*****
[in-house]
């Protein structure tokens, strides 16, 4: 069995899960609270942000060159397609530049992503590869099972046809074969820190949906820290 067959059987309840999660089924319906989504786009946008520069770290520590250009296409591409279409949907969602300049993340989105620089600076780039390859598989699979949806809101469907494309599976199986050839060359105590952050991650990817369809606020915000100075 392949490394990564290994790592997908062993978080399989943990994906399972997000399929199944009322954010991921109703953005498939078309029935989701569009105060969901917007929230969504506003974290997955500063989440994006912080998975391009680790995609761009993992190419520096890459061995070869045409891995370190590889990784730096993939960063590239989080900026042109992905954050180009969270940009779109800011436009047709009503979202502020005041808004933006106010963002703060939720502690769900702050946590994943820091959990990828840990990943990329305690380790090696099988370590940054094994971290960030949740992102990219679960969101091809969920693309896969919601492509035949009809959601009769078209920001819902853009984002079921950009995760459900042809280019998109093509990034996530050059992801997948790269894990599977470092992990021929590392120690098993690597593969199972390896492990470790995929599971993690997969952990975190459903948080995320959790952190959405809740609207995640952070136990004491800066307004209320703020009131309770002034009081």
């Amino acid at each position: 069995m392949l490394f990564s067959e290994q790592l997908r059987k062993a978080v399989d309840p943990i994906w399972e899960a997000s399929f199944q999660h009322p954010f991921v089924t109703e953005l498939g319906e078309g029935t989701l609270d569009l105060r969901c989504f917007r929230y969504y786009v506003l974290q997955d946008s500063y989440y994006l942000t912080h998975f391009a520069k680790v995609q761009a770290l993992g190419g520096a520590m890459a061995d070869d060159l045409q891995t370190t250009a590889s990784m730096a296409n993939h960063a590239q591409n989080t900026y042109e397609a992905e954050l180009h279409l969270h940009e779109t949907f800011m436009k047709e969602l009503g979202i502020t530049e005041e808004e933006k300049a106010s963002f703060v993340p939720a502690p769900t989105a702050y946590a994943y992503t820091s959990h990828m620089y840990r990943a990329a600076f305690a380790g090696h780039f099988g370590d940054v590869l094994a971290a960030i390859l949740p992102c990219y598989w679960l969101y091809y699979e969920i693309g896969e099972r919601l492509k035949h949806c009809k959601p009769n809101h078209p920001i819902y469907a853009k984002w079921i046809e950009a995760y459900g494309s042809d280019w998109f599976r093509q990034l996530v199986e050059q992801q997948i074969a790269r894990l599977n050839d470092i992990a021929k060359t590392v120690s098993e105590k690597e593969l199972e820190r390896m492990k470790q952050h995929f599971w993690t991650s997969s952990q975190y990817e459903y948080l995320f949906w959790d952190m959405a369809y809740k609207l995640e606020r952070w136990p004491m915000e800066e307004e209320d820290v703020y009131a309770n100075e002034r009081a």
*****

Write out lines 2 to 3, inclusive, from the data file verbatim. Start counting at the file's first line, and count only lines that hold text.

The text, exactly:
């Protein structure tokens, strides 16, 4: 069995899960609270942000060159397609530049992503590869099972046809074969820190949906820290 067959059987309840999660089924319906989504786009946008520069770290520590250009296409591409279409949907969602300049993340989105620089600076780039390859598989699979949806809101469907494309599976199986050839060359105590952050991650990817369809606020915000100075 392949490394990564290994790592997908062993978080399989943990994906399972997000399929199944009322954010991921109703953005498939078309029935989701569009105060969901917007929230969504506003974290997955500063989440994006912080998975391009680790995609761009993992190419520096890459061995070869045409891995370190590889990784730096993939960063590239989080900026042109992905954050180009969270940009779109800011436009047709009503979202502020005041808004933006106010963002703060939720502690769900702050946590994943820091959990990828840990990943990329305690380790090696099988370590940054094994971290960030949740992102990219679960969101091809969920693309896969919601492509035949009809959601009769078209920001819902853009984002079921950009995760459900042809280019998109093509990034996530050059992801997948790269894990599977470092992990021929590392120690098993690597593969199972390896492990470790995929599971993690997969952990975190459903948080995320959790952190959405809740609207995640952070136990004491800066307004209320703020009131309770002034009081």
């Amino acid at each position: 069995m392949l490394f990564s067959e290994q790592l997908r059987k062993a978080v399989d309840p943990i994906w399972e899960a997000s399929f199944q999660h009322p954010f991921v089924t109703e953005l498939g319906e078309g029935t989701l609270d569009l105060r969901c989504f917007r929230y969504y786009v506003l974290q997955d946008s500063y989440y994006l942000t912080h998975f391009a520069k680790v995609q761009a770290l993992g190419g520096a520590m890459a061995d070869d060159l045409q891995t370190t250009a590889s990784m730096a296409n993939h960063a590239q591409n989080t900026y042109e397609a992905e954050l180009h279409l969270h940009e779109t949907f800011m436009k047709e969602l009503g979202i502020t530049e005041e808004e933006k300049a106010s963002f703060v993340p939720a502690p769900t989105a702050y946590a994943y992503t820091s959990h990828m620089y840990r990943a990329a600076f305690a380790g090696h780039f099988g370590d940054v590869l094994a971290a960030i390859l949740p992102c990219y598989w679960l969101y091809y699979e969920i693309g896969e099972r919601l492509k035949h949806c009809k959601p009769n809101h078209p920001i819902y469907a853009k984002w079921i046809e950009a995760y459900g494309s042809d280019w998109f599976r093509q990034l996530v199986e050059q992801q997948i074969a790269r894990l599977n050839d470092i992990a021929k060359t590392v120690s098993e105590k690597e593969l199972e820190r390896m492990k470790q952050h995929f599971w993690t991650s997969s952990q975190y990817e459903y948080l995320f949906w959790d952190m959405a369809y809740k609207l995640e606020r952070w136990p004491m915000e800066e307004e209320d820290v703020y009131a309770n100075e002034r009081a």